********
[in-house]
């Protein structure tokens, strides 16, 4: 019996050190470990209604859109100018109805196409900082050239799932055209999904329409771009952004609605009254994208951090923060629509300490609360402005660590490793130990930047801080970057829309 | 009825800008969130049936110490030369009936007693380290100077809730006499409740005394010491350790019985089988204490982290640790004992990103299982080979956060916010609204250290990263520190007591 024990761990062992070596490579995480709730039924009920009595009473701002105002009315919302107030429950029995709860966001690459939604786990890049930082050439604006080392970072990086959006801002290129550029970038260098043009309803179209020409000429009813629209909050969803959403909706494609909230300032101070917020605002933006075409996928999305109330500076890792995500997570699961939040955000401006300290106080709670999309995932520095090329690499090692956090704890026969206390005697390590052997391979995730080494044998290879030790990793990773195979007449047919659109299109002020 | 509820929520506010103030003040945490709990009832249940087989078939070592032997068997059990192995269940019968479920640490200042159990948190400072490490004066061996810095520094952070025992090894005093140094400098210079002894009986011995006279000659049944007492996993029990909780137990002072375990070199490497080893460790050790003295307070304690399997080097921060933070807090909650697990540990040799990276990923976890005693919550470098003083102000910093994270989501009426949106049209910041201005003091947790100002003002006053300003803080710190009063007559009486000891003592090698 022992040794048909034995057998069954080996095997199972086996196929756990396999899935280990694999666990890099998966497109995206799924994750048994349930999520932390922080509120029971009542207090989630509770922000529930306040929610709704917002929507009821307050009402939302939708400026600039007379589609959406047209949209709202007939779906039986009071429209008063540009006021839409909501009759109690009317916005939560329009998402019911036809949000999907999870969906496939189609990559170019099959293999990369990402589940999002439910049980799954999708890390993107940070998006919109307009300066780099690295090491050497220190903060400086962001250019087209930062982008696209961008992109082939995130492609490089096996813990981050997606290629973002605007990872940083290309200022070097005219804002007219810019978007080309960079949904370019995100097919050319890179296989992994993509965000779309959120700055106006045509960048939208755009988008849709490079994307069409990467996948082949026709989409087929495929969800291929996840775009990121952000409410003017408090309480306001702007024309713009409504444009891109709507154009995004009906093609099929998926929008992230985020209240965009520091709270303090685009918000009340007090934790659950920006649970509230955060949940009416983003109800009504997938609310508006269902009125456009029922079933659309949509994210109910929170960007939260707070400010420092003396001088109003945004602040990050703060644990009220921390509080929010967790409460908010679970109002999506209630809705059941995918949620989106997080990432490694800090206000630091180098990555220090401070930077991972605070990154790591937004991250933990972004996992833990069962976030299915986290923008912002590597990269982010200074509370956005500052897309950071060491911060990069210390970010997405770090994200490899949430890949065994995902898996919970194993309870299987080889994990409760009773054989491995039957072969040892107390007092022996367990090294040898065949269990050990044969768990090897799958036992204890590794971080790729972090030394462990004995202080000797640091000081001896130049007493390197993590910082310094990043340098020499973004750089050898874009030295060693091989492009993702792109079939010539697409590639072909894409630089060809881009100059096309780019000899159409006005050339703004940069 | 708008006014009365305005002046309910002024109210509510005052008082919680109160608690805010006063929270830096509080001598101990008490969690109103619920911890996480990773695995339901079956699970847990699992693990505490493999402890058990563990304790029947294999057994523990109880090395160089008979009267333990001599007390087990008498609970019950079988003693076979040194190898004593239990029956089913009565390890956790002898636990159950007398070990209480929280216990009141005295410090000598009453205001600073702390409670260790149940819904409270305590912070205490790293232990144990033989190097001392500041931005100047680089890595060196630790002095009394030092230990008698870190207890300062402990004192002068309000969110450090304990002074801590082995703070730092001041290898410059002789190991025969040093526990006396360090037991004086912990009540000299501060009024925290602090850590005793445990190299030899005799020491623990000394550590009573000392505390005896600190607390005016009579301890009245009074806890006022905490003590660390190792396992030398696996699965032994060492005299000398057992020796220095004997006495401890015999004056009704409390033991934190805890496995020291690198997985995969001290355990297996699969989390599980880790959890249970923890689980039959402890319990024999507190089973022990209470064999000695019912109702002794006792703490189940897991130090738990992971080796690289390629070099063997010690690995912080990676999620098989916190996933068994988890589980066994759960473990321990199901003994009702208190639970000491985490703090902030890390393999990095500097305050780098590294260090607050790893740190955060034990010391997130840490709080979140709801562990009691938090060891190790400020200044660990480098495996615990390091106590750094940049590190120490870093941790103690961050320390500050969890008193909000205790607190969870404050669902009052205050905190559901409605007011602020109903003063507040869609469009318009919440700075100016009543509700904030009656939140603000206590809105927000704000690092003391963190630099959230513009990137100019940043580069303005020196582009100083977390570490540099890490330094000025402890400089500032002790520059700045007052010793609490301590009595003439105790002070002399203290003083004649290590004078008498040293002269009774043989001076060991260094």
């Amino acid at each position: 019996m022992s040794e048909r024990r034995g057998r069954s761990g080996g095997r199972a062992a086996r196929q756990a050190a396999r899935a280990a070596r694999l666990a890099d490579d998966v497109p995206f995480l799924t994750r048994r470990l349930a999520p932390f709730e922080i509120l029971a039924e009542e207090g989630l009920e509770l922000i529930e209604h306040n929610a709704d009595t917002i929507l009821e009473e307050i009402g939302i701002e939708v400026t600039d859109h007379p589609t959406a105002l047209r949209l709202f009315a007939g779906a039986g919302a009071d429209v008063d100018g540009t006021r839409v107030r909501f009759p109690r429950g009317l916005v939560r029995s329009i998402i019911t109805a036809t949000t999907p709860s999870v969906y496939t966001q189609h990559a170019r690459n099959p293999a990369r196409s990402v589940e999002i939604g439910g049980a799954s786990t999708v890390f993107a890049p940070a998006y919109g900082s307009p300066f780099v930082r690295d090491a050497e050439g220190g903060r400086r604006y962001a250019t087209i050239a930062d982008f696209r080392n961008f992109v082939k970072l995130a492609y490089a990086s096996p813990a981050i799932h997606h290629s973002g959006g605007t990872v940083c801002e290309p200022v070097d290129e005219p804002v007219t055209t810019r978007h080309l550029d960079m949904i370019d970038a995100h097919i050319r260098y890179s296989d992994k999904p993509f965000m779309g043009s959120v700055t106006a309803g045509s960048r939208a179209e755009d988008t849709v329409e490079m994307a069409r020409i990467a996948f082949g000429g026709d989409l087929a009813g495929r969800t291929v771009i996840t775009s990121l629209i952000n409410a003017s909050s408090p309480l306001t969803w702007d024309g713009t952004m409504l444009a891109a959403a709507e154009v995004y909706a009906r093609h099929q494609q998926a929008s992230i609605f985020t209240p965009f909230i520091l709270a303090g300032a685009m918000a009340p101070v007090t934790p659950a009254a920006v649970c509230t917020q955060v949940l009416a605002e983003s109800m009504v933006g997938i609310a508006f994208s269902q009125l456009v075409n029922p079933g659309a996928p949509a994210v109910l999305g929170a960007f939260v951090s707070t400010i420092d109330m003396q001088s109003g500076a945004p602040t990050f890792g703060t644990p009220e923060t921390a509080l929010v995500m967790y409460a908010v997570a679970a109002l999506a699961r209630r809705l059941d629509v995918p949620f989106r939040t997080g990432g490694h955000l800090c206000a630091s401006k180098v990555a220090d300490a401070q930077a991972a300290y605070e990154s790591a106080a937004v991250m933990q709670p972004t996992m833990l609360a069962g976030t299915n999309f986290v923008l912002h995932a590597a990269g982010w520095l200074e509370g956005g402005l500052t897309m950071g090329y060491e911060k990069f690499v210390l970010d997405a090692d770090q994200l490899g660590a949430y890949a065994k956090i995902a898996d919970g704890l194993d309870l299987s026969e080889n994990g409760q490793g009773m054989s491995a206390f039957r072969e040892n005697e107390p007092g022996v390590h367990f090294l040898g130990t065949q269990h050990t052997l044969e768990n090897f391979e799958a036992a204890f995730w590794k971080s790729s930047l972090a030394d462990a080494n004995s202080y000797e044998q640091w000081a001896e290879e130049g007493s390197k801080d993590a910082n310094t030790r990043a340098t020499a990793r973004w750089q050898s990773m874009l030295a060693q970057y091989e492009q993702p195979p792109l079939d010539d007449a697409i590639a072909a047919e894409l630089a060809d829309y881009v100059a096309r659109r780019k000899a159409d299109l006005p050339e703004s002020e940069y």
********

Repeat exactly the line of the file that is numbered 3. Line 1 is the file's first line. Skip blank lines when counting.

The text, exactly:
């Amino acid at each position: 019996m022992s040794e048909r024990r034995g057998r069954s761990g080996g095997r199972a062992a086996r196929q756990a050190a396999r899935a280990a070596r694999l666990a890099d490579d998966v497109p995206f995480l799924t994750r048994r470990l349930a999520p932390f709730e922080i509120l029971a039924e009542e207090g989630l009920e509770l922000i529930e209604h306040n929610a709704d009595t917002i929507l009821e009473e307050i009402g939302i701002e939708v400026t600039d859109h007379p589609t959406a105002l047209r949209l709202f009315a007939g779906a039986g919302a009071d429209v008063d100018g540009t006021r839409v107030r909501f009759p109690r429950g009317l916005v939560r029995s329009i998402i019911t109805a036809t949000t999907p709860s999870v969906y496939t966001q189609h990559a170019r690459n099959p293999a990369r196409s990402v589940e999002i939604g439910g049980a799954s786990t999708v890390f993107a890049p940070a998006y919109g900082s307009p300066f780099v930082r690295d090491a050497e050439g220190g903060r400086r604006y962001a250019t087209i050239a930062d982008f696209r080392n961008f992109v082939k970072l995130a492609y490089a990086s096996p813990a981050i799932h997606h290629s973002g959006g605007t990872v940083c801002e290309p200022v070097d290129e005219p804002v007219t055209t810019r978007h080309l550029d960079m949904i370019d970038a995100h097919i050319r260098y890179s296989d992994k999904p993509f965000m779309g043009s959120v700055t106006a309803g045509s960048r939208a179209e755009d988008t849709v329409e490079m994307a069409r020409i990467a996948f082949g000429g026709d989409l087929a009813g495929r969800t291929v771009i996840t775009s990121l629209i952000n409410a003017s909050s408090p309480l306001t969803w702007d024309g713009t952004m409504l444009a891109a959403a709507e154009v995004y909706a009906r093609h099929q494609q998926a929008s992230i609605f985020t209240p965009f909230i520091l709270a303090g300032a685009m918000a009340p101070v007090t934790p659950a009254a920006v649970c509230t917020q955060v949940l009416a605002e983003s109800m009504v933006g997938i609310a508006f994208s269902q009125l456009v075409n029922p079933g659309a996928p949509a994210v109910l999305g929170a960007f939260v951090s707070t400010i420092d109330m003396q001088s109003g500076a945004p602040t990050f890792g703060t644990p009220e923060t921390a509080l929010v995500m967790y409460a908010v997570a679970a109002l999506a699961r209630r809705l059941d629509v995918p949620f989106r939040t997080g990432g490694h955000l800090c206000a630091s401006k180098v990555a220090d300490a401070q930077a991972a300290y605070e990154s790591a106080a937004v991250m933990q709670p972004t996992m833990l609360a069962g976030t299915n999309f986290v923008l912002h995932a590597a990269g982010w520095l200074e509370g956005g402005l500052t897309m950071g090329y060491e911060k990069f690499v210390l970010d997405a090692d770090q994200l490899g660590a949430y890949a065994k956090i995902a898996d919970g704890l194993d309870l299987s026969e080889n994990g409760q490793g009773m054989s491995a206390f039957r072969e040892n005697e107390p007092g022996v390590h367990f090294l040898g130990t065949q269990h050990t052997l044969e768990n090897f391979e799958a036992a204890f995730w590794k971080s790729s930047l972090a030394d462990a080494n004995s202080y000797e044998q640091w000081a001896e290879e130049g007493s390197k801080d993590a910082n310094t030790r990043a340098t020499a990793r973004w750089q050898s990773m874009l030295a060693q970057y091989e492009q993702p195979p792109l079939d010539d007449a697409i590639a072909a047919e894409l630089a060809d829309y881009v100059a096309r659109r780019k000899a159409d299109l006005p050339e703004s002020e940069y």